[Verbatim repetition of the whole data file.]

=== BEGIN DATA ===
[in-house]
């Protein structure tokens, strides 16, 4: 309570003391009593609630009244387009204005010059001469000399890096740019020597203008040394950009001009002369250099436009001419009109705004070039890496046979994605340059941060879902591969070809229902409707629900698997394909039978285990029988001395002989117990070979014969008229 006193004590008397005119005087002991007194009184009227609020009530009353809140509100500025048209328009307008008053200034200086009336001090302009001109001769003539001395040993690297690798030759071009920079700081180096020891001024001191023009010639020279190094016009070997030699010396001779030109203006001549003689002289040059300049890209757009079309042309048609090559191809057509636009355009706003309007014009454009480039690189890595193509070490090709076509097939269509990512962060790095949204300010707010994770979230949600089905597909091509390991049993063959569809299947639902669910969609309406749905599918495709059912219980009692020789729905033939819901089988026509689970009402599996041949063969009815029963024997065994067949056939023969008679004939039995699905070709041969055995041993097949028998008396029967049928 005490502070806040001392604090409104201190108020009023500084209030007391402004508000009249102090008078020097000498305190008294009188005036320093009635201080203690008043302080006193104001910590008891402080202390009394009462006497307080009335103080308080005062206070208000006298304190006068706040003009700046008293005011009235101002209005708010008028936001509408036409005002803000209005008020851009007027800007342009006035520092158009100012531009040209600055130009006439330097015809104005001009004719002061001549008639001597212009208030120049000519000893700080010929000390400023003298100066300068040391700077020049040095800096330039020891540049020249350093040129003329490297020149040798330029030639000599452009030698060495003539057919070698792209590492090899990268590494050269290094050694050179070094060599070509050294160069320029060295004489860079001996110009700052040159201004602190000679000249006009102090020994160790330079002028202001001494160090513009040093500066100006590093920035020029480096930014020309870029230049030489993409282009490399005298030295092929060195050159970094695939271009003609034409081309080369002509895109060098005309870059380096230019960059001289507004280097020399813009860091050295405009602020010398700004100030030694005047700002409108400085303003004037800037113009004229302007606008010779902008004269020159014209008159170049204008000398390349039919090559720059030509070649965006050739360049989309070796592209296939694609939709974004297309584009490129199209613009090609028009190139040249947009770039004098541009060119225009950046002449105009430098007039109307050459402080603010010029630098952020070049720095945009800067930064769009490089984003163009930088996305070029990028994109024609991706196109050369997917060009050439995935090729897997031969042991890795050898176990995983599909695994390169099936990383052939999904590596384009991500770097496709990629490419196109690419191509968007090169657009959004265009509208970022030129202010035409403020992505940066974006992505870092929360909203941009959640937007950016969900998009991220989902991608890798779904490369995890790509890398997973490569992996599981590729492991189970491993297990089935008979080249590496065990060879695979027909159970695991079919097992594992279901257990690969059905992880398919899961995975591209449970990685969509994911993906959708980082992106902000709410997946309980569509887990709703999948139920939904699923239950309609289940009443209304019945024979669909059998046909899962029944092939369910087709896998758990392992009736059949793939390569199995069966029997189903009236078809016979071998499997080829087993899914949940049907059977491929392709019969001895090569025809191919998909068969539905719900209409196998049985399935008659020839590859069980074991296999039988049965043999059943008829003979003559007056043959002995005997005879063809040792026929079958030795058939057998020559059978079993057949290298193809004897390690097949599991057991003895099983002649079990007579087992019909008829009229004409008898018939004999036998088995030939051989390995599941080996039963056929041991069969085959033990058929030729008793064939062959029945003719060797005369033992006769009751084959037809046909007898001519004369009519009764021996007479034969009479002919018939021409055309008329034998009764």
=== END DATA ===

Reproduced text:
[in-house]
């Protein structure tokens, strides 16, 4: 309570003391009593609630009244387009204005010059001469000399890096740019020597203008040394950009001009002369250099436009001419009109705004070039890496046979994605340059941060879902591969070809229902409707629900698997394909039978285990029988001395002989117990070979014969008229 006193004590008397005119005087002991007194009184009227609020009530009353809140509100500025048209328009307008008053200034200086009336001090302009001109001769003539001395040993690297690798030759071009920079700081180096020891001024001191023009010639020279190094016009070997030699010396001779030109203006001549003689002289040059300049890209757009079309042309048609090559191809057509636009355009706003309007014009454009480039690189890595193509070490090709076509097939269509990512962060790095949204300010707010994770979230949600089905597909091509390991049993063959569809299947639902669910969609309406749905599918495709059912219980009692020789729905033939819901089988026509689970009402599996041949063969009815029963024997065994067949056939023969008679004939039995699905070709041969055995041993097949028998008396029967049928 005490502070806040001392604090409104201190108020009023500084209030007391402004508000009249102090008078020097000498305190008294009188005036320093009635201080203690008043302080006193104001910590008891402080202390009394009462006497307080009335103080308080005062206070208000006298304190006068706040003009700046008293005011009235101002209005708010008028936001509408036409005002803000209005008020851009007027800007342009006035520092158009100012531009040209600055130009006439330097015809104005001009004719002061001549008639001597212009208030120049000519000893700080010929000390400023003298100066300068040391700077020049040095800096330039020891540049020249350093040129003329490297020149040798330029030639000599452009030698060495003539057919070698792209590492090899990268590494050269290094050694050179070094060599070509050294160069320029060295004489860079001996110009700052040159201004602190000679000249006009102090020994160790330079002028202001001494160090513009040093500066100006590093920035020029480096930014020309870029230049030489993409282009490399005298030295092929060195050159970094695939271009003609034409081309080369002509895109060098005309870059380096230019960059001289507004280097020399813009860091050295405009602020010398700004100030030694005047700002409108400085303003004037800037113009004229302007606008010779902008004269020159014209008159170049204008000398390349039919090559720059030509070649965006050739360049989309070796592209296939694609939709974004297309584009490129199209613009090609028009190139040249947009770039004098541009060119225009950046002449105009430098007039109307050459402080603010010029630098952020070049720095945009800067930064769009490089984003163009930088996305070029990028994109024609991706196109050369997917060009050439995935090729897997031969042991890795050898176990995983599909695994390169099936990383052939999904590596384009991500770097496709990629490419196109690419191509968007090169657009959004265009509208970022030129202010035409403020992505940066974006992505870092929360909203941009959640937007950016969900998009991220989902991608890798779904490369995890790509890398997973490569992996599981590729492991189970491993297990089935008979080249590496065990060879695979027909159970695991079919097992594992279901257990690969059905992880398919899961995975591209449970990685969509994911993906959708980082992106902000709410997946309980569509887990709703999948139920939904699923239950309609289940009443209304019945024979669909059998046909899962029944092939369910087709896998758990392992009736059949793939390569199995069966029997189903009236078809016979071998499997080829087993899914949940049907059977491929392709019969001895090569025809191919998909068969539905719900209409196998049985399935008659020839590859069980074991296999039988049965043999059943008829003979003559007056043959002995005997005879063809040792026929079958030795058939057998020559059978079993057949290298193809004897390690097949599991057991003895099983002649079990007579087992019909008829009229004409008898018939004999036998088995030939051989390995599941080996039963056929041991069969085959033990058929030729008793064939062959029945003719060797005369033992006769009751084959037809046909007898001519004369009519009764021996007479034969009479002919018939021409055309008329034998009764």